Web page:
Feeling like you want to rip your hair out because of work deadlines, relationship problems, or money issues? Inhale a deep breath, take a break from your stressful life, and do this relaxing yoga sequence that's guaranteed to have you feeling a little calmer and able to tackle your tension head-on.

Scientists seek super-shot for flu 100 years after pandemic
A century after one of history's most catastrophic disease outbreaks, scientists are rethinking how to guard against another super-flu like the 1918 influenza that killed tens of millions as it swept the globe.
All the Terms You Need to Know Before Watching Snowboarding at the Winter Olympics


Image Source: Unsplash / Pierre Herman

Are you ready to hit the powder? Are you yearning for that alpenglow at the top of the summit? Or are you confused about what those words mean? Whether you're watching the snowboarders tear it up at the Winter Olympics or just chatting up that hottie buying a new board at your local REI, you'll want to know the lingo used by competitive snowboarders.

The terms used in snowboarding may sound gnarly, but like any sport, they just take some getting used to. To help out, here's a guide that goes over the important phrases in the sport, so you can sound super on it when you're at your next Olympics watch party.

  • 3, 5, 7, 9: These are abbreviated types of spins. A 3 is a 360-degree spin, 5 is a 540, 7 is a 720, and 9 is a 900.
  • Air to Fakie: A halfpipe trick, where the snowboarder flies up the half-pipe and lands backward.
  • Alley-Oop: A trick in which one rotates in the opposite direction from what is expected. For example, if a snowboarder is spinning clockwise while flying right to left on a halfpipe.
  • Alpenglow: The red or pinkish color of snowy mountains during sunrise or sunset.
  • Bluntside: Where the rider jumps over a rail or another tall item like a wall, landing on the rail with the tail of the board before sliding down.
  • Boardslide: A trick where the snowboarder slides down a rail or wall with the board perpendicular to the rail.
  • Boned Out: When a snowboarder straightens one or both legs while in the air.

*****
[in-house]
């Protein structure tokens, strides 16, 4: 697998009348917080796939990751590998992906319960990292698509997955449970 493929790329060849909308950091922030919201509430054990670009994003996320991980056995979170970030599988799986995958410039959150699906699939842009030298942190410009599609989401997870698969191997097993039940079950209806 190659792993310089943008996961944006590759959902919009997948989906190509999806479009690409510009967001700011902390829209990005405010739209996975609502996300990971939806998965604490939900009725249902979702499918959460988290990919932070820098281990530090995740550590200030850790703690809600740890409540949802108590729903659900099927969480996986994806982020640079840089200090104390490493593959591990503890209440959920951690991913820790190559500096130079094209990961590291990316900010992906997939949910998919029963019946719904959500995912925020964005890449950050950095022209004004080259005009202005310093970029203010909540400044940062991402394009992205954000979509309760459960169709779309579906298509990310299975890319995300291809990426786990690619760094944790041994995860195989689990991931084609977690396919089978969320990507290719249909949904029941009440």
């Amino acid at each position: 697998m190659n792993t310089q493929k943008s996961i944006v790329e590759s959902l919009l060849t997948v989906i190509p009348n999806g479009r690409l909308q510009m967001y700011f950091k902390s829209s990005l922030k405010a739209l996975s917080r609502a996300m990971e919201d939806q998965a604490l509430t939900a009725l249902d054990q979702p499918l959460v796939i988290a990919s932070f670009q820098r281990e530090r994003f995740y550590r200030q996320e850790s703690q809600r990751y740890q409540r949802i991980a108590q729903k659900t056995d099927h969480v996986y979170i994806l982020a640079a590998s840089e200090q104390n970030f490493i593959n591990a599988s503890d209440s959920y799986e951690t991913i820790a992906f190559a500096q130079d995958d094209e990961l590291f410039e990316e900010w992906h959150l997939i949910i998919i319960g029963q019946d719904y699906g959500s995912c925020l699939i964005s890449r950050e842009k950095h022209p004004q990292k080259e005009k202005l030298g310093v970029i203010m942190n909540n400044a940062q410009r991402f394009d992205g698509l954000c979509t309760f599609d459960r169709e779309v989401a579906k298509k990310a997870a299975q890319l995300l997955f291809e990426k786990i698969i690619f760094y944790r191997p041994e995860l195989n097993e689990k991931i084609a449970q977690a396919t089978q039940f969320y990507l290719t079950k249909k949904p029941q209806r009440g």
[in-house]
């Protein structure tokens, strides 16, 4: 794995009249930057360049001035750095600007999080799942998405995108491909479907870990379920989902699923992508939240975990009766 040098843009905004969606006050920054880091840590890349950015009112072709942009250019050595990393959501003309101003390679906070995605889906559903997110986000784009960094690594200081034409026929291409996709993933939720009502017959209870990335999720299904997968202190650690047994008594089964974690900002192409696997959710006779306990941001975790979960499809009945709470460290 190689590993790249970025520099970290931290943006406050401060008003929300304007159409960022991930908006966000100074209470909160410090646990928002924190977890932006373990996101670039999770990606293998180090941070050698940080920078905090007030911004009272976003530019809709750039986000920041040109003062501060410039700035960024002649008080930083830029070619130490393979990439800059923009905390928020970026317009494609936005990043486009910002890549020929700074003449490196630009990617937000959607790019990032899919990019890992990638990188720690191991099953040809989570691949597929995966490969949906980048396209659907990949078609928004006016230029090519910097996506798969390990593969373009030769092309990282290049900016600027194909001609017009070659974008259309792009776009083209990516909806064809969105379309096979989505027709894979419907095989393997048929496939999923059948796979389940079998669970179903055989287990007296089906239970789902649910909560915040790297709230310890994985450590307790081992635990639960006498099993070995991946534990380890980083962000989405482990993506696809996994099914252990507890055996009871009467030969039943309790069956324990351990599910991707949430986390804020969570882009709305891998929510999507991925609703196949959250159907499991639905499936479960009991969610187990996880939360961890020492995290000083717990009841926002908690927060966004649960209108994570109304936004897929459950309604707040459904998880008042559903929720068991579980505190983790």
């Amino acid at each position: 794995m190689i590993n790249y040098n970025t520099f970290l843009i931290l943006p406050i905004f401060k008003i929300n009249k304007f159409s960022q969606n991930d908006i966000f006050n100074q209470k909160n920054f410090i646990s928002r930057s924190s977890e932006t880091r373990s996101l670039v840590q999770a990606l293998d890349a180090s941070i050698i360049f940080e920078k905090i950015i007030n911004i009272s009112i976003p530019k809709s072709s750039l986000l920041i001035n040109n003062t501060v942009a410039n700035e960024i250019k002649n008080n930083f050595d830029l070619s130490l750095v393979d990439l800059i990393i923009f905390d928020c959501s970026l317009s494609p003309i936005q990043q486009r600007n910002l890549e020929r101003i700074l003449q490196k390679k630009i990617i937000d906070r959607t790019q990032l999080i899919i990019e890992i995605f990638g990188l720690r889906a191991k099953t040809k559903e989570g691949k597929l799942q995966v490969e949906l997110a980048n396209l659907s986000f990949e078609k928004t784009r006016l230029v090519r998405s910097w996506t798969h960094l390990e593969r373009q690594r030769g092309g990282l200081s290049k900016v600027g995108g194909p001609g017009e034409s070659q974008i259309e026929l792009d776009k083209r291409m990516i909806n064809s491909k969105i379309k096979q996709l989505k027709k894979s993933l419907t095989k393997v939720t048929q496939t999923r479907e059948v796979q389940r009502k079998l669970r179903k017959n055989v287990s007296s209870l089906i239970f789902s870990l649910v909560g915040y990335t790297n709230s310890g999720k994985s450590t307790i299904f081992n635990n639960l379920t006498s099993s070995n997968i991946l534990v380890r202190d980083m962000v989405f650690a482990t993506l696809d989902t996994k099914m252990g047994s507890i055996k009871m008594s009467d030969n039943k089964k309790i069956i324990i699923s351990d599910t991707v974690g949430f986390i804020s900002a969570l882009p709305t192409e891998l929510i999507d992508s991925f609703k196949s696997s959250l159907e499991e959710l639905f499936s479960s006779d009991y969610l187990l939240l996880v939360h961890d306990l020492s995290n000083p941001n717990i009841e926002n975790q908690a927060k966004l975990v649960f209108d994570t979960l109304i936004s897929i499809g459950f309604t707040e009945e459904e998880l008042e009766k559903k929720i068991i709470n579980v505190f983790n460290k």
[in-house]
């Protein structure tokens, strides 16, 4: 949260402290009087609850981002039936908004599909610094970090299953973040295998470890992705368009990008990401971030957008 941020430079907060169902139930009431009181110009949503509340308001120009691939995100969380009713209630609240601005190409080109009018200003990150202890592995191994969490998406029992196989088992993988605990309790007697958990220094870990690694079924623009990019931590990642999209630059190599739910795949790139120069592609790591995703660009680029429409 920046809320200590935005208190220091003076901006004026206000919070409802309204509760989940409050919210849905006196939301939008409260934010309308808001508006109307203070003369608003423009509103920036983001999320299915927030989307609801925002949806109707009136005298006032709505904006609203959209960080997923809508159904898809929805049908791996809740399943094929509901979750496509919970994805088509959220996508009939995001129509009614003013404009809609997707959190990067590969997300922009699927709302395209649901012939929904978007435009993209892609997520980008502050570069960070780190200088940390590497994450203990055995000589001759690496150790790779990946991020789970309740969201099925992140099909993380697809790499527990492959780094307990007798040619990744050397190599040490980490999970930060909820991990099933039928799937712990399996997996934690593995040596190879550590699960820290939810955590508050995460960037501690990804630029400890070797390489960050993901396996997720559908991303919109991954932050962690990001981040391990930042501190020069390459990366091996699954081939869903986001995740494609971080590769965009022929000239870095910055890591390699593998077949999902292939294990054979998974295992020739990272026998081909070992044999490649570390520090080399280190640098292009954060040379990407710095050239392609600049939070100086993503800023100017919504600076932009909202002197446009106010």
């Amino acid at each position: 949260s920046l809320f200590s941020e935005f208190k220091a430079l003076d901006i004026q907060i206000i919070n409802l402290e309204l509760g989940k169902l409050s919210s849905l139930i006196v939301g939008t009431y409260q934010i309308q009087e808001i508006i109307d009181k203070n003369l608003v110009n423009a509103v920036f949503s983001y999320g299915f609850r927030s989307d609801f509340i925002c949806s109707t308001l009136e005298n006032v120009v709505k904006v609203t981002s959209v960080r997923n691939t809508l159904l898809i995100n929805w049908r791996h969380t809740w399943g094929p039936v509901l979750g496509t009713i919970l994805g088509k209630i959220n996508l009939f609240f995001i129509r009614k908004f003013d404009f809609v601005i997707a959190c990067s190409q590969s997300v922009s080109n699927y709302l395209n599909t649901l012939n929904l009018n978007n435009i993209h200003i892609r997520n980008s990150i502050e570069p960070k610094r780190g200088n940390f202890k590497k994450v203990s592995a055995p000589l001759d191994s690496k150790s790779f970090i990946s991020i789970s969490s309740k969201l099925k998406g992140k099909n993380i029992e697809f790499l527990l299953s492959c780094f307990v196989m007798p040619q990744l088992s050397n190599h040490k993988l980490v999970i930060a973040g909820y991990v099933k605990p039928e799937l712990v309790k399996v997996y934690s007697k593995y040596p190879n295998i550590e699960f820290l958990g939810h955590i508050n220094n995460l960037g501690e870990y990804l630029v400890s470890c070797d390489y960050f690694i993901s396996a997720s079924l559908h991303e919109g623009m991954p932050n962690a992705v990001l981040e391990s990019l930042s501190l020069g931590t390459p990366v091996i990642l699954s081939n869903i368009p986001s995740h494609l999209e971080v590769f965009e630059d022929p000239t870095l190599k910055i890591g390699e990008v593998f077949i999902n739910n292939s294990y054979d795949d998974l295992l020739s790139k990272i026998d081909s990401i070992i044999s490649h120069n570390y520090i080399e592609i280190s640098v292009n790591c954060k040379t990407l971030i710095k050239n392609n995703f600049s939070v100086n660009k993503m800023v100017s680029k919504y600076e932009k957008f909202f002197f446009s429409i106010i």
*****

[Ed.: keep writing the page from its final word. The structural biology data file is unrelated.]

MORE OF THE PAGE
• Cab: A spin on a halfpipe, jump or rail where the boarder turns 360 degrees and lands forward after starting backward.
  • Chocolate Chips: Tiny rocks that poke out of the snow that can cause a rider to crash or to tear up their board.
  • Chicken Salad: When a rider's back hand reaches between his or her legs and grabs the heel edge while holding the front leg straight.
  • Chowder: Snow that has been chopped and sliced by other snowboarders or skiers.
  • Cork: A spin where the snowboarder flips sideways or upside down in the air.
  • Crippler: An inverted 540-degree spin done on a halfpipe.
  • Haakon Flip: An impressive halfpipe 720-degrees flip invented by Norwegian professional snowboarder Terje Haakonsen.
  • Half Pipe: A large half-circle structure snowboarders compete on to showcase jumps, spins, and other tricks.
  • Giant Parallel Slalom: A race to get the fastest time to the bottom of the course.
  • Gap: Also called a gaper; it refers to a snowboarder who is a novice and clueless.
  • Goofy: A snowboarding stance where the rider's right foot is in the front, as opposed to the regular stance where the rider's left foot is in front.
  • Grab: Grabbing the board while in the air.
  • Holeshot: When a racer gets to a turn before any other competitor in a snowboarding cross competition.
  • Japan: When the rider pulls the board forward or backwards while doing grabbing the side of the board.
  • Jibbing: A move in which the rider lands on a rail or another feature and slides down it.


Image Source: Unsplash / Joshua Reddekopp

  • Michalchuk: A backflip off the back wall of a halfpipe, first performed by Canadian professional snowboarder Michael Michalchuk.
  • McTwist: A spin where the snowboarder turns one and a half times while holding the edge of the board.
  • Mute Grab: Grabbing the side of the board.
  • Nose: The front tip of the snowboard.
  • Nose Grab: The rider grabs the nose of the board and lifts their front leg up.
  • Nose Slide: When the snowboarder slides down a rail using only on the nose of the board.
  • Parallel Slalom: A race where snowboarders race side-by-side and have to dodge flags on their way down the mountain.
  • PGS: Parallel giant slalom, racers compete head-to-head down a mountain in two parallel courses.
  • Pretzel: A trick where the boarder does a 270-degree spin onto a rail, and then spins off the rail at 270 degrees. Sometimes called a bagel or a danish.